A number of very different events, some known to me in advance and others coming completely out of the blue, have helped make my first 100 days as the new director general of ACI Asia-Pacific something of a rollercoaster ride!
I knew, for example, that the region’s growth rate has slowed to its lowest in five years. I also knew that a trade agreement between China and the United States was imminent and that the much publicised social unrest in Hong Kong – my new home – was continuing. However, nobody could have anticipated the outbreak of a virus!
Despite the impact of the coronavirus (COVID-19) – and I will return to this subject later on – I was able to achieve the priorities I had set for my first 100 days in the new job: getting to know our airport members, our board members and the team.
In a short period of time, I visited eight countries and met with multiple airport members as well as policymakers, regulators and other key stakeholders. What struck me most was the diversity across the region yet, at the same time, a shared commitment to safety, security and delivering exceptional customer experience.
I was inspired after meeting the board members. Some I was able to meet in person, others virtually. The Asia-Pacific Regional Board includes longstanding airport professionals and I am grateful for their support in guiding ACI Asia-Pacific.
ACI Asia-Pacific operates under three-year strategic plans, so I am currently devoting significant attention to the plan for the 2021-2023 period, and will happily share more details about it with you when it gets finalised and approved by the board.
Suffice to say that, for now, an important element will be to elevate the profile of ACI Asia-Pacific and our members in the region, and globally, through strategic advocacy and communications efforts.
The strategic plan will also address a painful challenge faced by members throughout the region: the capacity crunch. We will be looking at smarter slot allocation mechanisms, building new infrastructure and improving the co-operation with air traffic control organisations.
ACI leadership changes
There will be a change in leadership at ACI World later this year when, after 12 years of leading the organisation, my good friend, Angela Gittens, will hand over the reins to Luis Felipe de Oliveira, an aviation leader with decades of experience in business development and strategic planning.
On behalf of the whole team, we wish Angela all the best in her retirement. We also offer a warm welcome Rafael Echevarne, who was recently appointed the new director general of ACI Latin America & Caribbean.
The impact of COVID-19
Having spent my whole career in the aviation sector, I am no stranger to the types of crisis that can hit our industry. The challenge with a communicable disease is its unpredictability. At the start of the novel coronavirus (2019-nCov), since renamed COVID-19, we feared the worst, but hoped for the best. At the time of writing this article, the casualties had regrettably surpassed the death toll of the SARS outbreak in 2003.
ACI Asia-Pacific was quick to rally around our members by providing guidelines for airport preparedness if a communicable disease breaks out, and pointing to a handbook for emergency preparedness and contingency planning.
I sincerely appreciate the willingness of our members to share additional measures implemented at airports around the region. Our team collated this information and shared it to the broader ACI Asia-Pacific member base. This kind of sharing of best practices is highly beneficial to our airport sector.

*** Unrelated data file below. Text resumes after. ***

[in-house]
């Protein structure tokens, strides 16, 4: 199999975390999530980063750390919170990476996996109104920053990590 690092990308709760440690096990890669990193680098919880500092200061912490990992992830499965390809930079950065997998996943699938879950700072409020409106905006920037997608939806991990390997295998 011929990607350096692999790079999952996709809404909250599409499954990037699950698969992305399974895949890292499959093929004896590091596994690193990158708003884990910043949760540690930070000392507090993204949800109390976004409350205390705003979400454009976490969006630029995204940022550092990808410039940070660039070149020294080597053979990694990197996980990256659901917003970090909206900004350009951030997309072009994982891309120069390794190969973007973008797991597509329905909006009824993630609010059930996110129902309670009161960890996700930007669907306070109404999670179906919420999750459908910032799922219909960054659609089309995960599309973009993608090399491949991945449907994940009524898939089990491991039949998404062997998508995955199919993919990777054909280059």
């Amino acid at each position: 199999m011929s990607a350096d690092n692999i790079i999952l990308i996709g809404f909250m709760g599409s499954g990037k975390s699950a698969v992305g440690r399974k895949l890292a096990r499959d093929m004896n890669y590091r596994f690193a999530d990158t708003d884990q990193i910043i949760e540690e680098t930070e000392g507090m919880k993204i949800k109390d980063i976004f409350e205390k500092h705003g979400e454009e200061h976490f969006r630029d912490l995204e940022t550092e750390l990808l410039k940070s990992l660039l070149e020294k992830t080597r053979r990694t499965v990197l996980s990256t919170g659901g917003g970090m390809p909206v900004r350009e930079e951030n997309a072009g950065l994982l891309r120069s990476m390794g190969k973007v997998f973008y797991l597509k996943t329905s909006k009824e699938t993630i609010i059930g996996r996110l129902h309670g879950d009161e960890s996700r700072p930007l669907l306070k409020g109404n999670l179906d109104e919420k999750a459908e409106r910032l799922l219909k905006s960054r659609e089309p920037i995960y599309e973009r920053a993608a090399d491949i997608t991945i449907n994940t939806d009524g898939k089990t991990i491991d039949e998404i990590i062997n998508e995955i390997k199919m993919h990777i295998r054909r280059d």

The impact of COVID-19 on our industry is clearly visible, especially since the World Health Organization’s declared it a pandemic in early March. Global and regional connectivity all but halted as countries globally declared lockdowns, border closures, travel bans, quarantine requirements and airlines cancelled flights.
The global scale of this outbreak is wreaking havoc and our industry is at serious risk. At this stage, we can only wait this out and call upon governments to provide necessary aid and relief to the aviation industry and the economies it serves.
As the Regional Office is located in Hong Kong, we took a number of precautionary measures to make sure our team members were safe. By and large, the team has been working from their home offices and quickly familiarised themselves with on-line collaborative tools. I’m pleased to say that our operations continued seamlessly despite these extraordinary circumstances.
Regrettably, this situation has impacted on a number of ACI events, most importantly for our region, the 15th ACI Asia-Pacific Regional Assembly, Conference & Exhibition in Nara, Japan, this April. I had, of course, hoped to meet many of you there, but together with our host Kansai Airports, we made the difficult decision to move the event to September 15-17, 2020.
I sincerely hope that you can make the new dates and, please, rest assured that the team will keep you appraised on the latest developments regarding the 15th ACI Asia-Pacific Regional Conference & Exhibition rescheduled to September 15-17, 2020, through bi-weekly newsletters and event emails.
Asia-Pacific Airports magazine is published four times a year for you, our members. We aim to share relevant trends and innovations in our industry and provide a platform for our members to showcase the best of their airports.
It is also a chance for us to update you about our activities. This is why I sat down with the magazine editor, Joe Bates, to share a little more about myself and what attracted me to this dynamic and exciting region. You can read the Q&A article on page 24.
The new decade is starting off with some big challenges for our industry. Please know that you can count on us to be the voice of the region’s airports in this extraordinary time.